The results showed that 90% of the establishments were in the services sector, 5.9% in the manufacturing sector and 3% in the construction sector.
The remaining were in the agriculture sector (1%) and mining and quarrying (0.1%).
SMEs in the services sector were the largest, with more than 580,000 establishments representing 98.2%, followed by SMEs in the manufacturing sector, 95.4%.
Meanwhile SMEs in the construction sector represented 87.1% of the total establishments in that sector.
The census showed that the percentage of micro establishments remained the same as compared with the census of 2005. Overall, the majority of SMEs or 77% were micro-sized establishments, followed by small establishments (20%) and medium-sized establishments (3%).
The services sector recorded the highest percentage of micro-sized establishments (79.6%) followed by manufacturing and agriculture 57.1% and 56.3% respectively.
SMEs in the mining and quarrying sector were mainly small in terms of size, registering 42.1%.
The census findings also showed that most of the SMEs were concentrated in Selangor, Kuala Lumpur, Johor and Perak, representing more than 50%.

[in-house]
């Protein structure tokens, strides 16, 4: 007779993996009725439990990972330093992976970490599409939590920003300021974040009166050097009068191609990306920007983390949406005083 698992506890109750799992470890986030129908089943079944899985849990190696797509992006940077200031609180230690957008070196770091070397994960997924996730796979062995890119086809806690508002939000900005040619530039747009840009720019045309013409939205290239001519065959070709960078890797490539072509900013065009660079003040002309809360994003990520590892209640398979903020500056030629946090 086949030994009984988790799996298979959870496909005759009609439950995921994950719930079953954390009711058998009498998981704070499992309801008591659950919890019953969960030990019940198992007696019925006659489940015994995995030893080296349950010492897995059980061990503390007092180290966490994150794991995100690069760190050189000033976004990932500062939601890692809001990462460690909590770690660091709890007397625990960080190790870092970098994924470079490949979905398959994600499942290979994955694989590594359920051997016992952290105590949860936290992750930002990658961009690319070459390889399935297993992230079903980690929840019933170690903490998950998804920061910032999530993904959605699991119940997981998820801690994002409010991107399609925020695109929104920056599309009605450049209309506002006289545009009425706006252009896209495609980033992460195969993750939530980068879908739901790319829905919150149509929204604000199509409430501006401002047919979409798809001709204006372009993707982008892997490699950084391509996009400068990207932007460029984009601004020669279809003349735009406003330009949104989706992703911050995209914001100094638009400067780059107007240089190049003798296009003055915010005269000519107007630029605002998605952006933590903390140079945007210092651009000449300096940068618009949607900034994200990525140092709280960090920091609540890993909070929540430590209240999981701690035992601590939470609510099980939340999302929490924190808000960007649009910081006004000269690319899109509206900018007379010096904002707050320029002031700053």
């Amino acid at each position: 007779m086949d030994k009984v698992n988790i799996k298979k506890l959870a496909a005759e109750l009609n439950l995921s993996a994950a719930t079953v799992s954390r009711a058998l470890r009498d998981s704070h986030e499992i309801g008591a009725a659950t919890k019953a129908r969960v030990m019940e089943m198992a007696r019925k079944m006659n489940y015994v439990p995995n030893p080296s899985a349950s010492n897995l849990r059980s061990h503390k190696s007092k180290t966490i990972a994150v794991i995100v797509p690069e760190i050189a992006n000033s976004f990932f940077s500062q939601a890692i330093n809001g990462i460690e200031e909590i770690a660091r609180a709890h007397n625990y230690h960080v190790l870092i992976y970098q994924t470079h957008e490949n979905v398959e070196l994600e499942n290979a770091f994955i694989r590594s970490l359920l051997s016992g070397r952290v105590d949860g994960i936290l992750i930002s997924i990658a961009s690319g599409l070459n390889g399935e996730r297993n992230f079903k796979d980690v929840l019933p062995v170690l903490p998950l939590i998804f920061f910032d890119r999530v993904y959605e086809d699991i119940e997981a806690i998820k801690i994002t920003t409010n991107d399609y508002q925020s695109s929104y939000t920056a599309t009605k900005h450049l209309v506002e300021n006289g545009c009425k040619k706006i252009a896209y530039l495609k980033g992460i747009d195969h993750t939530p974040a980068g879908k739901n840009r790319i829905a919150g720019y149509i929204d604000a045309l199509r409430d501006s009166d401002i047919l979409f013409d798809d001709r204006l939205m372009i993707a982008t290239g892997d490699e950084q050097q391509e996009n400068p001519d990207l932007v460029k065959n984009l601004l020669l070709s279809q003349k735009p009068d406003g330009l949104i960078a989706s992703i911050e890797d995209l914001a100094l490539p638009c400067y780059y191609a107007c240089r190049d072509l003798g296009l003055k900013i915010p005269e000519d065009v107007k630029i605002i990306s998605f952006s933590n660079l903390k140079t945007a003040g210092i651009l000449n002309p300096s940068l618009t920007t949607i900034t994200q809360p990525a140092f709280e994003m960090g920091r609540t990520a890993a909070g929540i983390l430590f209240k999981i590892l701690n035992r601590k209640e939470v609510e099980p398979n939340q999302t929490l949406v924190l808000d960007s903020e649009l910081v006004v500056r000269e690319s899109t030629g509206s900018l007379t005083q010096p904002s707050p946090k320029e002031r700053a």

Meanwhile, SMEs in Sabah and Sarawak represented 13.1% of total SMEs in Malaysia. From 645,136 active SMEs in operation, 19.7% were owned by women.
According to the census, SMEs contribution to gross domestic product increased from 29.4% in 2005 to 32.5% in 2011.
Meanwhile, the 2012 SOBA promises to see some significant enhancements. For one, the awards are divided into two broad categories the top-of-the-class awards and outstanding achievement awards. There are eight sub-categories for the former and three for the latter.
Now in its third year, the awards will reward winners with almost RM1mil worth of advertising space and airtime.
Exim Bank is the presenter of the awards, supported by Bursa Malaysia. The Royale Chulan Kuala Lumpur is the official hotel partner. Red Tomato is the official Chinese newspaper, while the official radio stations are 988FM and RedFM. The awards auditor is BDO.